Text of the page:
It being our campus placements two more days ahead, the TCS “officials” have come to spend some professional time with us. ‘Placement training’, we call it. Us students being divided into 5 different groups, I’m in the first one called ‘Aakash’ meaning ‘Sky’. 59 of us and the day started.
It went on with Mr. Ambu, Phd ABCD MDD FAGP JINFI, etc (He’s got a hell lot of degrees and I only remember the alphabets and not their order!) giving us a talk on the philosophies of life and stuff. He was so full of exploding energy that even those among us who found ‘philosophical talks’ boring, did not feel bored. He went on and on and came to the point of making the remark which is the reason why I’m writing this post.
He came to the distinction between winners and losers and asked us if we could point out what the difference was. The usual answers, “Winners never quit, quitters never win”, “Winners take responsibility for their actions”, etc came from us but none of them was the point he was looking for.
Finally he said what it was. His remark was, “Winners do what they don’t like to do”. And with that our first session was over.
We all went to have lunch and me on my way back to my hostel, felt really weird about his remark. I mean, it has been only 8 months (Wow! 8 months!!) since I started this blog and I had a very good reason for starting it too.
The reason was that for the inauguration of ABACUS, our CS Association, a very renowned entrepreneur had come to give us a talk. His name is Mr. Shalin Jain. He had started his own company at the age of 18 and it is now one of the most successful ones in India. Tenmiles corporation.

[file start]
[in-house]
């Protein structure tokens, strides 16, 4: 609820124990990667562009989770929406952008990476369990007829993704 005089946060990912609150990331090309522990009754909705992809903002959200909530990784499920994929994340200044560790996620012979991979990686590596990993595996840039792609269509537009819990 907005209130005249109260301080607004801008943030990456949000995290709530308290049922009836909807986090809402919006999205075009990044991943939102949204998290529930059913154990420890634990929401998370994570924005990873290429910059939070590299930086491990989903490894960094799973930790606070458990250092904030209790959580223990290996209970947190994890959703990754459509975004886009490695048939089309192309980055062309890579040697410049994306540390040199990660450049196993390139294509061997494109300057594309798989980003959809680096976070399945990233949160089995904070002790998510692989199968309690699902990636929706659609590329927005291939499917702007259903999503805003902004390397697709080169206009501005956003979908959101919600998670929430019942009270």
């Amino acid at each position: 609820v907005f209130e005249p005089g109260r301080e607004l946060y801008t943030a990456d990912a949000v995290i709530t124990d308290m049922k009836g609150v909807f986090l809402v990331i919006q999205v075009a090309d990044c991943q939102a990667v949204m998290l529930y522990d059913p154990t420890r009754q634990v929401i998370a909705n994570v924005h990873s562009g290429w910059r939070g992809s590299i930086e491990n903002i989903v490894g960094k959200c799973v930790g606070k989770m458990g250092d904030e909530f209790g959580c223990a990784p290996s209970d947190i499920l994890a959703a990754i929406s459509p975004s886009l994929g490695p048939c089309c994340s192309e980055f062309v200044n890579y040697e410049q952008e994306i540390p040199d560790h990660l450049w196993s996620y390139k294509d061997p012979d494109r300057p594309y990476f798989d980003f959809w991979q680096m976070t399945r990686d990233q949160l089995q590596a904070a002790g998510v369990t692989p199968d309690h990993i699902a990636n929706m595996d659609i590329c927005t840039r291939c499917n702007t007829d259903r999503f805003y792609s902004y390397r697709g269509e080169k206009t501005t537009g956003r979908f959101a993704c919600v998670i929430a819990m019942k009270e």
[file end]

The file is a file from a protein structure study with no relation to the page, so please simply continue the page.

As of now, I consider him a winner.
His most important message in the talk was to follow what we loved. And that one sentence he said is the reason why I started my blog. I loved to write. And that belief was contradicted by Mr. Ambu’s remark.
Also Steve Jobs, the founder of Apple, said “I’m convinced that the only thing that kept me going was that I loved what I did”. So was Steve Jobs not a winner?
There was something wrong with the perspective. And with all this in mind, I came back for the second session which had three more minutes to get started. Mr. Ambu told us we could ask him anything we wanted. Me being never good at restraining myself when I’m brimming with something within me, jumped up and put forth the question to his cute face.
“Sir, do you consider yourself a winner?”
“Well… I’m trying to be one as in life one has to always look forward and for success”
“Alright.. But I haven’t quite made my point yet. Do you consider Steve Jobs a winner?”
“Get to your point please…”
“Okay sir… The thing is, when you said that winners did things that they didn’t like to do, one of the beliefs that I held dearly to was poked. The reason is that I consider Steve Jobs a winner and what he said is that what kept him going was that he loved what he did… So how does that go with the remark you made?”
I thought I had got him for good. I had cornered him and he would helplessly admit his defeat. But he had a lawyer degree plus he was a part of the TCS HR team and now I know even God would have a hard time winning a debate against them!
“You see”, he said, “You took what I said in the wrong perspective. I was speaking from the students perspective where if you guys are working in some company, an elderly manager might come and tell you to do something that you don’t like. So in order to step up in life, you might have to agree to the request as a mental investment for the future and do that thing you don’t like to do. But all in all, you have to be passionate about what you’re doing too. Otherwise whatever you did won’t have a soul. But just that in this case the passion will be the mental investment you made in order to rise in ranks. Do you get my point?”
“Well”, said I, “absolutely sir”.
And the second session of the training programme started which went uneventfully with each of us going onto the front of the stage and talking about the topics that were thrown to us.
Looking forward to the second day!